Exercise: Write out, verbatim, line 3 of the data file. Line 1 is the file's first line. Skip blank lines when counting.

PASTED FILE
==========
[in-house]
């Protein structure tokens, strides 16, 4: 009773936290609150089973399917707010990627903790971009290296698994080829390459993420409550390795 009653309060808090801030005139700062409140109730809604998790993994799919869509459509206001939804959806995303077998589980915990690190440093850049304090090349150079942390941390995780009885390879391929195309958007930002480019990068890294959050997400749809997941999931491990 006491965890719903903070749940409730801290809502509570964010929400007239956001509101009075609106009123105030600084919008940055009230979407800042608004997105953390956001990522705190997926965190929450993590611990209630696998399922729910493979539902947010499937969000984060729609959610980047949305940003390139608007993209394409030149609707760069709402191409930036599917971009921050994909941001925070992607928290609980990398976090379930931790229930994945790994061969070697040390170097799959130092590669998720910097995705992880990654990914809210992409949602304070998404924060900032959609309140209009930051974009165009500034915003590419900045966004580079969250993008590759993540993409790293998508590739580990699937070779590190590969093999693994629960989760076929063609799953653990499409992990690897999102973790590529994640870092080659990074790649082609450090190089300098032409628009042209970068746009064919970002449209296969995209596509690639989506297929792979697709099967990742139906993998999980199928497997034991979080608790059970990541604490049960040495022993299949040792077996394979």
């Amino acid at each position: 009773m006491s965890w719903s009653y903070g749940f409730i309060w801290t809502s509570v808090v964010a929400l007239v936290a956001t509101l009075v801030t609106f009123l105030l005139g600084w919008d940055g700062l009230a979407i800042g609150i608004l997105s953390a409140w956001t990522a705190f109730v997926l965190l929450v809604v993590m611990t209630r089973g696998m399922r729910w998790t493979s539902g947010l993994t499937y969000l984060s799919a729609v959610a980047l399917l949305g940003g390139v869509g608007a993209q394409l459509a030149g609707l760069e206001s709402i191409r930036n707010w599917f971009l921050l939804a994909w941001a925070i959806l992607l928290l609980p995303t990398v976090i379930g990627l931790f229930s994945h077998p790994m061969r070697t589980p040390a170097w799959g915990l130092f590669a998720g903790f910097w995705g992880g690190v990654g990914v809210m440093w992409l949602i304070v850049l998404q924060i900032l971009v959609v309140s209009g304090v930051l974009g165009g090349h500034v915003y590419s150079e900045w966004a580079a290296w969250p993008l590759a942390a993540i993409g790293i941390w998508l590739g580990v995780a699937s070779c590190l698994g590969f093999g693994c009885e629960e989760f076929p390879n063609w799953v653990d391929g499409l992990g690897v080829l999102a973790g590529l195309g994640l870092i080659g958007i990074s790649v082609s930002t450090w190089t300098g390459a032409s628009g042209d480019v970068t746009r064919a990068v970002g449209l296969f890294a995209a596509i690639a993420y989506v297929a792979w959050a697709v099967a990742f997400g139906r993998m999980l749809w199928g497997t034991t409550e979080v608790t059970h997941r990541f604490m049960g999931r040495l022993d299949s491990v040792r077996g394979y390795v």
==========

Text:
């Amino acid at each position: 009773m006491s965890w719903s009653y903070g749940f409730i309060w801290t809502s509570v808090v964010a929400l007239v936290a956001t509101l009075v801030t609106f009123l105030l005139g600084w919008d940055g700062l009230a979407i800042g609150i608004l997105s953390a409140w956001t990522a705190f109730v997926l965190l929450v809604v993590m611990t209630r089973g696998m399922r729910w998790t493979s539902g947010l993994t499937y969000l984060s799919a729609v959610a980047l399917l949305g940003g390139v869509g608007a993209q394409l459509a030149g609707l760069e206001s709402i191409r930036n707010w599917f971009l921050l939804a994909w941001a925070i959806l992607l928290l609980p995303t990398v976090i379930g990627l931790f229930s994945h077998p790994m061969r070697t589980p040390a170097w799959g915990l130092f590669a998720g903790f910097w995705g992880g690190v990654g990914v809210m440093w992409l949602i304070v850049l998404q924060i900032l971009v959609v309140s209009g304090v930051l974009g165009g090349h500034v915003y590419s150079e900045w966004a580079a290296w969250p993008l590759a942390a993540i993409g790293i941390w998508l590739g580990v995780a699937s070779c590190l698994g590969f093999g693994c009885e629960e989760f076929p390879n063609w799953v653990d391929g499409l992990g690897v080829l999102a973790g590529l195309g994640l870092i080659g958007i990074s790649v082609s930002t450090w190089t300098g390459a032409s628009g042209d480019v970068t746009r064919a990068v970002g449209l296969f890294a995209a596509i690639a993420y989506v297929a792979w959050a697709v099967a990742f997400g139906r993998m999980l749809w199928g497997t034991t409550e979080v608790t059970h997941r990541f604490m049960g999931r040495l022993d299949s491990v040792r077996g394979y390795v």